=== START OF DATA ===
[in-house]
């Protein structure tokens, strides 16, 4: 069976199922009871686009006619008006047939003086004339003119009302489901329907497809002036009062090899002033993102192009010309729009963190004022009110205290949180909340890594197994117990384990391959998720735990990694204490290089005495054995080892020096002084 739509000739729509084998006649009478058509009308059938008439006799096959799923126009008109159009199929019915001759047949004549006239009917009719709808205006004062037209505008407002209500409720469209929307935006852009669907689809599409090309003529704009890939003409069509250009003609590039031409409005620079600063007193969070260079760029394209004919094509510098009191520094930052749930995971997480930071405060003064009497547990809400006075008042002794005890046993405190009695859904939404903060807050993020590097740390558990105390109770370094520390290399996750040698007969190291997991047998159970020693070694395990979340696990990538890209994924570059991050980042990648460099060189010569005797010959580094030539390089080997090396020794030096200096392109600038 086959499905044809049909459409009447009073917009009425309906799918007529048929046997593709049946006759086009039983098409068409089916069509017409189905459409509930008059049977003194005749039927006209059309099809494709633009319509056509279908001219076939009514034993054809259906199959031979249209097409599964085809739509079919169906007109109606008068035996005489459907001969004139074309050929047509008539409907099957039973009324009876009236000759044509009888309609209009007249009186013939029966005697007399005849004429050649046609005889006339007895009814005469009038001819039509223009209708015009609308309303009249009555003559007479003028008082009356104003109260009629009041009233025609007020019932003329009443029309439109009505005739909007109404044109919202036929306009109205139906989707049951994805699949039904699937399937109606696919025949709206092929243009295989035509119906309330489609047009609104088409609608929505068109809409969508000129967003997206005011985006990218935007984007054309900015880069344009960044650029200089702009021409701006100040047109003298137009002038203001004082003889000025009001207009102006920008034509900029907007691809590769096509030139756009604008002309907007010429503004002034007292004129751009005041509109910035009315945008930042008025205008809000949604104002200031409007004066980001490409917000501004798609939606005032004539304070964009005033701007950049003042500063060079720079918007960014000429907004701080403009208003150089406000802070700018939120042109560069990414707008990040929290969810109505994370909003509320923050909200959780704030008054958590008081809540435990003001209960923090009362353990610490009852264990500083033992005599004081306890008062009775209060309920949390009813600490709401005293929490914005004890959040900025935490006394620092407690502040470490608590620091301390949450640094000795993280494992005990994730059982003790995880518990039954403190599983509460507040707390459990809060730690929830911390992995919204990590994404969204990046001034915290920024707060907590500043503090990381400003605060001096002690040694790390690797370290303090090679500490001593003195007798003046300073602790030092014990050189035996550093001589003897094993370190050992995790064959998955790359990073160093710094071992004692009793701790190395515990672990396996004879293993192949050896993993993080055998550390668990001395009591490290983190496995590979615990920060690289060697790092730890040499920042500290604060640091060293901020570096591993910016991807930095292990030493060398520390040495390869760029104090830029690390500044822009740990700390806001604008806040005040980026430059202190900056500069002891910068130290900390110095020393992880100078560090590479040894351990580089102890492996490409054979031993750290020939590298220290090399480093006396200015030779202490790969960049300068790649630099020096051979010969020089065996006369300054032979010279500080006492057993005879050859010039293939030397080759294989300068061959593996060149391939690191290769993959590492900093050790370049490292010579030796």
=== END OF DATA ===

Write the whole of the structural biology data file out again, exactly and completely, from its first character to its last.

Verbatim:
[in-house]
């Protein structure tokens, strides 16, 4: 069976199922009871686009006619008006047939003086004339003119009302489901329907497809002036009062090899002033993102192009010309729009963190004022009110205290949180909340890594197994117990384990391959998720735990990694204490290089005495054995080892020096002084 739509000739729509084998006649009478058509009308059938008439006799096959799923126009008109159009199929019915001759047949004549006239009917009719709808205006004062037209505008407002209500409720469209929307935006852009669907689809599409090309003529704009890939003409069509250009003609590039031409409005620079600063007193969070260079760029394209004919094509510098009191520094930052749930995971997480930071405060003064009497547990809400006075008042002794005890046993405190009695859904939404903060807050993020590097740390558990105390109770370094520390290399996750040698007969190291997991047998159970020693070694395990979340696990990538890209994924570059991050980042990648460099060189010569005797010959580094030539390089080997090396020794030096200096392109600038 086959499905044809049909459409009447009073917009009425309906799918007529048929046997593709049946006759086009039983098409068409089916069509017409189905459409509930008059049977003194005749039927006209059309099809494709633009319509056509279908001219076939009514034993054809259906199959031979249209097409599964085809739509079919169906007109109606008068035996005489459907001969004139074309050929047509008539409907099957039973009324009876009236000759044509009888309609209009007249009186013939029966005697007399005849004429050649046609005889006339007895009814005469009038001819039509223009209708015009609308309303009249009555003559007479003028008082009356104003109260009629009041009233025609007020019932003329009443029309439109009505005739909007109404044109919202036929306009109205139906989707049951994805699949039904699937399937109606696919025949709206092929243009295989035509119906309330489609047009609104088409609608929505068109809409969508000129967003997206005011985006990218935007984007054309900015880069344009960044650029200089702009021409701006100040047109003298137009002038203001004082003889000025009001207009102006920008034509900029907007691809590769096509030139756009604008002309907007010429503004002034007292004129751009005041509109910035009315945008930042008025205008809000949604104002200031409007004066980001490409917000501004798609939606005032004539304070964009005033701007950049003042500063060079720079918007960014000429907004701080403009208003150089406000802070700018939120042109560069990414707008990040929290969810109505994370909003509320923050909200959780704030008054958590008081809540435990003001209960923090009362353990610490009852264990500083033992005599004081306890008062009775209060309920949390009813600490709401005293929490914005004890959040900025935490006394620092407690502040470490608590620091301390949450640094000795993280494992005990994730059982003790995880518990039954403190599983509460507040707390459990809060730690929830911390992995919204990590994404969204990046001034915290920024707060907590500043503090990381400003605060001096002690040694790390690797370290303090090679500490001593003195007798003046300073602790030092014990050189035996550093001589003897094993370190050992995790064959998955790359990073160093710094071992004692009793701790190395515990672990396996004879293993192949050896993993993080055998550390668990001395009591490290983190496995590979615990920060690289060697790092730890040499920042500290604060640091060293901020570096591993910016991807930095292990030493060398520390040495390869760029104090830029690390500044822009740990700390806001604008806040005040980026430059202190900056500069002891910068130290900390110095020393992880100078560090590479040894351990580089102890492996490409054979031993750290020939590298220290090399480093006396200015030779202490790969960049300068790649630099020096051979010969020089065996006369300054032979010279500080006492057993005879050859010039293939030397080759294989300068061959593996060149391939690191290769993959590492900093050790370049490292010579030796």